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That board is a good idea and should help with avoiding ground loops by having all of your devices plugged into the same strip (at the same earth potential).




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  # 1747985 26-Mar-2017 12:08
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Yes I like it too. If not for the earlier warning post advice, I might not have found it!

 

They are designed primarily as power savers. So plug your PC and other peripheral devices (printers) turn off (theoretically) reducing stand-by power consumption.

 

For my use, hopefully, it will turn on/off my electronic crossovers.

 

As an aside, one step I thought on my box might be interesting, is I have cor-flute lying around and I have made a base and back for the box enclosure with a cut out for the relay.

 

In effect it creates a plastic barrier to bare metal, as none is exposed.

 

I will still earth and do the other steps, but as another step to safety, I thought it may provide additional safety by eliminating contact surfaces for bare wires.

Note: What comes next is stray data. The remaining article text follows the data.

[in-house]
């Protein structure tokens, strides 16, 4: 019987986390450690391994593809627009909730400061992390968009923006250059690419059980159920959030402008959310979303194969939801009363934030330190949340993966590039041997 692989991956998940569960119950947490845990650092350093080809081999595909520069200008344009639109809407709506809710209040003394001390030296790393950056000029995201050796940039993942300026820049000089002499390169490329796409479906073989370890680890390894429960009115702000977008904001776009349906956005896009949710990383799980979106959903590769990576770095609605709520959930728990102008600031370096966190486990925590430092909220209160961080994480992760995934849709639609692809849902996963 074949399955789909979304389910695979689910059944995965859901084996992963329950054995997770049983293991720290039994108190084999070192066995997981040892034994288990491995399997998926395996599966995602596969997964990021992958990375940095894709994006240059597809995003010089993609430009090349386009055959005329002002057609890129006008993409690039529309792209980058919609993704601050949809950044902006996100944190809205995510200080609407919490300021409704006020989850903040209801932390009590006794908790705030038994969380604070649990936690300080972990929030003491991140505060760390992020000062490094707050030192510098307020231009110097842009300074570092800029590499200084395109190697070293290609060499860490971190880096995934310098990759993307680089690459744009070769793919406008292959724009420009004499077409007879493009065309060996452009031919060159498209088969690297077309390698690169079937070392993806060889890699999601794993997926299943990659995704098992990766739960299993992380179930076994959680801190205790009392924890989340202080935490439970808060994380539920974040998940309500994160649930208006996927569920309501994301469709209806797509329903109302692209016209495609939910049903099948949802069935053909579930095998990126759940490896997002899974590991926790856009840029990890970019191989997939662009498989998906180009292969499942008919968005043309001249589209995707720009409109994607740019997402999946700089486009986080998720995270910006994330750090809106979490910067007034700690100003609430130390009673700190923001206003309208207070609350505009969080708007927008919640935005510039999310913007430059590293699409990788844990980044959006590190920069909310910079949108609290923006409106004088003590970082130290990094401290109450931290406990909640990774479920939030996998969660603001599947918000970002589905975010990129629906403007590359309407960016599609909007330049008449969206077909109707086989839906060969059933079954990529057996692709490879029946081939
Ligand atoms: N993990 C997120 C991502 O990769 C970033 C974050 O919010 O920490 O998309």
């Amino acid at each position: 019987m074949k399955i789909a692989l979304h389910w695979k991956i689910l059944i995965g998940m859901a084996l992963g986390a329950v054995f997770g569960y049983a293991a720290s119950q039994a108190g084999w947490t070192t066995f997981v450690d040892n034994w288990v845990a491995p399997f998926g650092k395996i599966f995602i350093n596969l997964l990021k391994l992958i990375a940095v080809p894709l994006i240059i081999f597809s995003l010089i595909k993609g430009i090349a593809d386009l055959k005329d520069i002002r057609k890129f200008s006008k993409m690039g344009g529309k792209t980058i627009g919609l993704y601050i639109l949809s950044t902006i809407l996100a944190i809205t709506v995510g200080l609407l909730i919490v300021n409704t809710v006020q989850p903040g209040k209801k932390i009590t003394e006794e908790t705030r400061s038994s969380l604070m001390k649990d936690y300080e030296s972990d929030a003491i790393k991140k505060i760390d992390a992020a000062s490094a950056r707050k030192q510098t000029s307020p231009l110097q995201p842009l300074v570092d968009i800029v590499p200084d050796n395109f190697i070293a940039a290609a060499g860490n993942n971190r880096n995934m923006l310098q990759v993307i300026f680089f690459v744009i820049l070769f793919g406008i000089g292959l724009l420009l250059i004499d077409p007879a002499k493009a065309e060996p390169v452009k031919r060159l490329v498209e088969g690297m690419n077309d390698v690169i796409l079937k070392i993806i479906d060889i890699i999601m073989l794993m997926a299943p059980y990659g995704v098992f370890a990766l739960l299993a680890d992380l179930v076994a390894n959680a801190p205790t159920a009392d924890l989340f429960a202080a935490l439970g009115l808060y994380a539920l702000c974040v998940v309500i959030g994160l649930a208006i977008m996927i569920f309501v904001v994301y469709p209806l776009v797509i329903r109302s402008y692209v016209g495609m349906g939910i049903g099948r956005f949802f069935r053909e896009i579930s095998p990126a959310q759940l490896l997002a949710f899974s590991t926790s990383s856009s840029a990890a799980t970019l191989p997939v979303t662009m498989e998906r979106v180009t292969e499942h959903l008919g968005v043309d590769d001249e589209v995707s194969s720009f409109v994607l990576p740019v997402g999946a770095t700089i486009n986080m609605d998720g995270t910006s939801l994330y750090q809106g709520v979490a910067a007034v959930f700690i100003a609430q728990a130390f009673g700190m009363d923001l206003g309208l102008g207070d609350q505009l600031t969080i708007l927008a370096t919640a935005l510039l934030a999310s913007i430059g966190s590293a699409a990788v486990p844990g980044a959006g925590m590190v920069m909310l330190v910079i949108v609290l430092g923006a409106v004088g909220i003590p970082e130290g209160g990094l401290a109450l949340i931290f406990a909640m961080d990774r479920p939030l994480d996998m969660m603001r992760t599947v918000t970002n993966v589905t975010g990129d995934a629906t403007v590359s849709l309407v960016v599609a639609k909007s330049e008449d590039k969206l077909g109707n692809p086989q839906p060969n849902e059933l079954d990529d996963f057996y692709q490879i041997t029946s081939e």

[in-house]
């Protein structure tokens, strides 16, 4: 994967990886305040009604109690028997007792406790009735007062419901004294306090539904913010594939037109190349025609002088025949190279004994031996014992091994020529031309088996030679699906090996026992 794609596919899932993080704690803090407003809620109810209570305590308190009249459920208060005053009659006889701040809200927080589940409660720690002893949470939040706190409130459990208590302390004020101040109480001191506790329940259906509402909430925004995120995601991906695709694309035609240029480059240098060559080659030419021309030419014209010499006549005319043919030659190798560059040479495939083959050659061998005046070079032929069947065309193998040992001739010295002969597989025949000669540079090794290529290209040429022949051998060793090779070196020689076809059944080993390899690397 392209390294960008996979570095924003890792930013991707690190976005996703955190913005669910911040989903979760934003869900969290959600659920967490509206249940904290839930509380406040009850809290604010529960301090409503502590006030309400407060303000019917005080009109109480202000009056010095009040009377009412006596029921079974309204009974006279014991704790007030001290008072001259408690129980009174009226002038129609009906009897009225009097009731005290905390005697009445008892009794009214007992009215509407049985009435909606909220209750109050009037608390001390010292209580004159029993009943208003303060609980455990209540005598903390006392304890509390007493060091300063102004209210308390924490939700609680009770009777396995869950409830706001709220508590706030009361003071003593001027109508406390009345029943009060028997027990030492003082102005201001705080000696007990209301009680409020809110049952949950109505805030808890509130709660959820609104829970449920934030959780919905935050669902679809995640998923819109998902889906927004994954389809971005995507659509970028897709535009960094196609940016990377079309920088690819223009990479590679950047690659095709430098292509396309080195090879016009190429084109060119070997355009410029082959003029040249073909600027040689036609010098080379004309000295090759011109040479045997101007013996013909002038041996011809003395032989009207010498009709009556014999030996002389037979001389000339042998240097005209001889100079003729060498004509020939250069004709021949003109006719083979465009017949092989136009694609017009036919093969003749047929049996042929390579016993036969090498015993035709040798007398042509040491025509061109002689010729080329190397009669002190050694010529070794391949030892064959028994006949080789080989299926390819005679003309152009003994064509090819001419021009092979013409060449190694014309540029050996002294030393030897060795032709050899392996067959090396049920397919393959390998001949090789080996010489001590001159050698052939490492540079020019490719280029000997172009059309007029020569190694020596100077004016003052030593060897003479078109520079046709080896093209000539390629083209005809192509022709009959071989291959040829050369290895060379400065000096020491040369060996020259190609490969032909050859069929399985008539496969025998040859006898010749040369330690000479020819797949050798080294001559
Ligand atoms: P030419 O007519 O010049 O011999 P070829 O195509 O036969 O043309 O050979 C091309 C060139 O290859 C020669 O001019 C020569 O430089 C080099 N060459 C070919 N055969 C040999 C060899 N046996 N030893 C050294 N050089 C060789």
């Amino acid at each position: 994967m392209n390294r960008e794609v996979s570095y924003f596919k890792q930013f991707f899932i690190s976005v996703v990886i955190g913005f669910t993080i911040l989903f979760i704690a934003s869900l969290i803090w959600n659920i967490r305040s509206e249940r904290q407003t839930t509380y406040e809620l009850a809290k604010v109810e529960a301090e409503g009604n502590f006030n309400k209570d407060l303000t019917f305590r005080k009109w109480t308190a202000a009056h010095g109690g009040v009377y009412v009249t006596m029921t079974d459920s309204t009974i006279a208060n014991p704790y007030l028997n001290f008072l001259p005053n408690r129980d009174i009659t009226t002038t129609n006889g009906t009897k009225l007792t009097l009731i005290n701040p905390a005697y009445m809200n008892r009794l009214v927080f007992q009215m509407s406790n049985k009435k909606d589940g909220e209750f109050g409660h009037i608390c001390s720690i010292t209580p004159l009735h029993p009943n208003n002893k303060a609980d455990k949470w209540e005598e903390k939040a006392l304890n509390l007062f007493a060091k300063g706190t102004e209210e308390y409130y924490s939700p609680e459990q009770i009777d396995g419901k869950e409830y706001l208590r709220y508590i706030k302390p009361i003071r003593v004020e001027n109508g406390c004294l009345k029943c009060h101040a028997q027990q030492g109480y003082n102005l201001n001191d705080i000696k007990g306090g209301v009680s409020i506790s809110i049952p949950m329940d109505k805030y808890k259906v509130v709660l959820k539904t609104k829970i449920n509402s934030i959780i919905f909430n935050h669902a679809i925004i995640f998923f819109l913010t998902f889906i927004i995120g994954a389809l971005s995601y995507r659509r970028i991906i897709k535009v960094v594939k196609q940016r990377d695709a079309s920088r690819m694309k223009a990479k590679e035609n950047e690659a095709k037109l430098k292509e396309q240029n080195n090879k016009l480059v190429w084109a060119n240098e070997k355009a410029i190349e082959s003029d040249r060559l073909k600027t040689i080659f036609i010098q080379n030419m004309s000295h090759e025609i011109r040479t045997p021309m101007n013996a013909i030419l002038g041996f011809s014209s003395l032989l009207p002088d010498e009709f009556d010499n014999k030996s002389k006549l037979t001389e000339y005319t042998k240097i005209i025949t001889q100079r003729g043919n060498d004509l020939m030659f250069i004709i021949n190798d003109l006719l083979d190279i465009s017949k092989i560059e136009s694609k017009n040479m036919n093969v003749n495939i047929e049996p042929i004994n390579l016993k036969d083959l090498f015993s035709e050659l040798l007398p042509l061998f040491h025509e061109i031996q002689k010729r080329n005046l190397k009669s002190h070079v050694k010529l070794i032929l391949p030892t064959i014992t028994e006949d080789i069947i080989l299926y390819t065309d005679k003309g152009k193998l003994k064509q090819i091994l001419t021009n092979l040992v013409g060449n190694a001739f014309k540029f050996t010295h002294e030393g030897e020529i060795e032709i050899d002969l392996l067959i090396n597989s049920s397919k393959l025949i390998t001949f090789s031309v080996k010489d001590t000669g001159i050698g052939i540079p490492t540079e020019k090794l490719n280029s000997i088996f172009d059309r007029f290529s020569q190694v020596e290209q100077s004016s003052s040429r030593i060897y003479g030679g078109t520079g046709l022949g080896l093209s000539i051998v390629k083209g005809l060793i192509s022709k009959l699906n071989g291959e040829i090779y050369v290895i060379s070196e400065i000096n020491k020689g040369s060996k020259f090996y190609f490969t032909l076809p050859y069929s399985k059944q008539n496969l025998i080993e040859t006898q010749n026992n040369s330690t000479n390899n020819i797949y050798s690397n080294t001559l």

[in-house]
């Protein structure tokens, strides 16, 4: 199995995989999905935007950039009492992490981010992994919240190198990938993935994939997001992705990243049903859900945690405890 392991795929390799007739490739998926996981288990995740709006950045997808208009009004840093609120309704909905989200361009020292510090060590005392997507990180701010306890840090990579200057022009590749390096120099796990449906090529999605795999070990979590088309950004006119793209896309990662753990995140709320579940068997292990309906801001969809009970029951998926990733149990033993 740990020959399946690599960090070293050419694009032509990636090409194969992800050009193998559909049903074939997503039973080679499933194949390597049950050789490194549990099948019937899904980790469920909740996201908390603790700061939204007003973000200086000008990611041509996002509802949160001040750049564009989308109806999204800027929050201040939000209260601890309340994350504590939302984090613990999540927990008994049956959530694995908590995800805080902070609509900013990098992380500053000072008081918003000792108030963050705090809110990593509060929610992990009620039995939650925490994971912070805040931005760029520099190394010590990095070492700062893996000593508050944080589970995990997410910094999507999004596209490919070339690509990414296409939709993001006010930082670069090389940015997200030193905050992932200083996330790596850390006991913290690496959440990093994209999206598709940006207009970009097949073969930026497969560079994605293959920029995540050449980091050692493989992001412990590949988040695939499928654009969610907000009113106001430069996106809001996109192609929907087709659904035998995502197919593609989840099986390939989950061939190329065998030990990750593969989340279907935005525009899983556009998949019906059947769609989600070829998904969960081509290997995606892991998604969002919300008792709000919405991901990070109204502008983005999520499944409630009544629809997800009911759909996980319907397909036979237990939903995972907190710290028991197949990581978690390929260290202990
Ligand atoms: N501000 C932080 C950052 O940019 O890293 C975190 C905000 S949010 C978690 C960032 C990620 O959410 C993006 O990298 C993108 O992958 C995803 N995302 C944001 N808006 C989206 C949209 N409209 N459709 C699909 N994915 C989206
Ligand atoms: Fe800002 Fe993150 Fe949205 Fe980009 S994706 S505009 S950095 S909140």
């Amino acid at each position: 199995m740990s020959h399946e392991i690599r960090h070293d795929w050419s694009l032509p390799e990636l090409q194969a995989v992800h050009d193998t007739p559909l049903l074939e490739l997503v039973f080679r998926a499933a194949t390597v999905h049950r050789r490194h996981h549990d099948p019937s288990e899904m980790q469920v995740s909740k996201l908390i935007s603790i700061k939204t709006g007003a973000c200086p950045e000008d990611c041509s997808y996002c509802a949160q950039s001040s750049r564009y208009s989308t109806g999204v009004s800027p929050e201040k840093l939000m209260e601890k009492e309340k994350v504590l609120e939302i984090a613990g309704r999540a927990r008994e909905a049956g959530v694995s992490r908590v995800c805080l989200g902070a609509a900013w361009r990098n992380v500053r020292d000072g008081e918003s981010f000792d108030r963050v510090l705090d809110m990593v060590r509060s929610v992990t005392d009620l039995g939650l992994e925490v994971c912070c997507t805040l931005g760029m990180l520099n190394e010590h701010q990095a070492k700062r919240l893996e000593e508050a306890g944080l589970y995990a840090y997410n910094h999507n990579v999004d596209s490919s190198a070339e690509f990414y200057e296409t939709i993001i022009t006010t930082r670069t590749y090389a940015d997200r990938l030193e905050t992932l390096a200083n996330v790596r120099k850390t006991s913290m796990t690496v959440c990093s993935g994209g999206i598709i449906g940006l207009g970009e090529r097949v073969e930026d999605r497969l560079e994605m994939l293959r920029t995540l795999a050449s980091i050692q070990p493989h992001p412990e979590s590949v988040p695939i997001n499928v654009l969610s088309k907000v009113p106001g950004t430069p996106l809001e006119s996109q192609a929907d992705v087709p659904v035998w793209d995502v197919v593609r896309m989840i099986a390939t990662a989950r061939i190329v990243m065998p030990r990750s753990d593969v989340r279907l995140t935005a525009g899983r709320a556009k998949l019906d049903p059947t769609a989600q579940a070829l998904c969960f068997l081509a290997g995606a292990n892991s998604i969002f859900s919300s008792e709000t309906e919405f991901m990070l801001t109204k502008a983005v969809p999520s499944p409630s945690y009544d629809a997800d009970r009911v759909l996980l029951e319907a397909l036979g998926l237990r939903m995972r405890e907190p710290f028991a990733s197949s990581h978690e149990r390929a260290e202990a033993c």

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  # 1748052 26-Mar-2017 13:29
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You can either ground every exposed metal part (class I) or double insulate everything (class II) - there's not really any "in between".

 

With the former (class I) you want faults to find a low resistance path to earth (via the chassis) in order to trigger protective devices (fuses etc) so adding unnecessary internal insulation like corflute would be an impedance, not to mention additional fire hazard and potential to breakdown electrically in unexpected ways. As mentioned the latter (class II) is harder to achieve properly and requires proper test equipment i.e. a Megger Tester.

 

Take a look at these threads:

 

An RCD (either on your outlet or RCDBO at your switchboard) will protect you against most shock hazards however a minimally rated fuse will increase protection against fire hazards arising from over current situations or certain arc faults.